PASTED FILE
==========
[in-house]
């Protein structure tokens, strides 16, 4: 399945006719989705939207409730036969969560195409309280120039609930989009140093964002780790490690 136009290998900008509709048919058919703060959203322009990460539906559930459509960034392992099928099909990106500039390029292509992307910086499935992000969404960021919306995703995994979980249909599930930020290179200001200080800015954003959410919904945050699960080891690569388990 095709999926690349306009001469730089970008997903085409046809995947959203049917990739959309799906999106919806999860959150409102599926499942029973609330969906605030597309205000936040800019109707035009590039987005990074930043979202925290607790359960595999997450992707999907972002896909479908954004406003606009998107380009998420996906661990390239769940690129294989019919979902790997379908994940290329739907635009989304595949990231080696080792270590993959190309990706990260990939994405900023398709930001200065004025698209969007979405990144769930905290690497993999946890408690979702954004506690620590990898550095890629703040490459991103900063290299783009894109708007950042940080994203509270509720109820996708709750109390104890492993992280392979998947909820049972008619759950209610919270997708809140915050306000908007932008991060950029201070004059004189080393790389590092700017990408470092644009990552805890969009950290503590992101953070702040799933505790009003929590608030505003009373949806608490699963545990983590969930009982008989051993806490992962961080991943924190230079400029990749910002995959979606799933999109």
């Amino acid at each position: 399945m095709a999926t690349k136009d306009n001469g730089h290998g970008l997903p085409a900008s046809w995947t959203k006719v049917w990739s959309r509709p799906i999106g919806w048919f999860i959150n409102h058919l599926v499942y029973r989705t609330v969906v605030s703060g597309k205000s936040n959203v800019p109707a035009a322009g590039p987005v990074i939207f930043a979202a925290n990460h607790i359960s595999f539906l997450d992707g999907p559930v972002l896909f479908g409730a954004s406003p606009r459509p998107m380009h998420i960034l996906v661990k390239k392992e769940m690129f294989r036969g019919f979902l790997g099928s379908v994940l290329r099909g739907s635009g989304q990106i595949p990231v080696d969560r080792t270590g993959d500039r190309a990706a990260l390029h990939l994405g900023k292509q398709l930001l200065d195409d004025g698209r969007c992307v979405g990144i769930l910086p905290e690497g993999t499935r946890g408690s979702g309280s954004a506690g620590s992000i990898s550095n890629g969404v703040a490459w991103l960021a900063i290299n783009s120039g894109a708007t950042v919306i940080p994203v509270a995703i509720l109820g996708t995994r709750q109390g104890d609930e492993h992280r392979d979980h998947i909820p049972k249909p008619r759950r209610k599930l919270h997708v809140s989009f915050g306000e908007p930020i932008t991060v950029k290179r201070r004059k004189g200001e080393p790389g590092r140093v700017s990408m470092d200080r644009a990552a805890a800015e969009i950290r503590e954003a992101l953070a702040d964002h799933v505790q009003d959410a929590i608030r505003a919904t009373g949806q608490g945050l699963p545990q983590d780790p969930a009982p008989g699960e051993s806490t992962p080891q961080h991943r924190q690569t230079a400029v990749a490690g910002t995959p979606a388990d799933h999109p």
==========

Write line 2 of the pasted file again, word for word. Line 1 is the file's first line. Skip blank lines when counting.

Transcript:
């Protein structure tokens, strides 16, 4: 399945006719989705939207409730036969969560195409309280120039609930989009140093964002780790490690 136009290998900008509709048919058919703060959203322009990460539906559930459509960034392992099928099909990106500039390029292509992307910086499935992000969404960021919306995703995994979980249909599930930020290179200001200080800015954003959410919904945050699960080891690569388990 095709999926690349306009001469730089970008997903085409046809995947959203049917990739959309799906999106919806999860959150409102599926499942029973609330969906605030597309205000936040800019109707035009590039987005990074930043979202925290607790359960595999997450992707999907972002896909479908954004406003606009998107380009998420996906661990390239769940690129294989019919979902790997379908994940290329739907635009989304595949990231080696080792270590993959190309990706990260990939994405900023398709930001200065004025698209969007979405990144769930905290690497993999946890408690979702954004506690620590990898550095890629703040490459991103900063290299783009894109708007950042940080994203509270509720109820996708709750109390104890492993992280392979998947909820049972008619759950209610919270997708809140915050306000908007932008991060950029201070004059004189080393790389590092700017990408470092644009990552805890969009950290503590992101953070702040799933505790009003929590608030505003009373949806608490699963545990983590969930009982008989051993806490992962961080991943924190230079400029990749910002995959979606799933999109």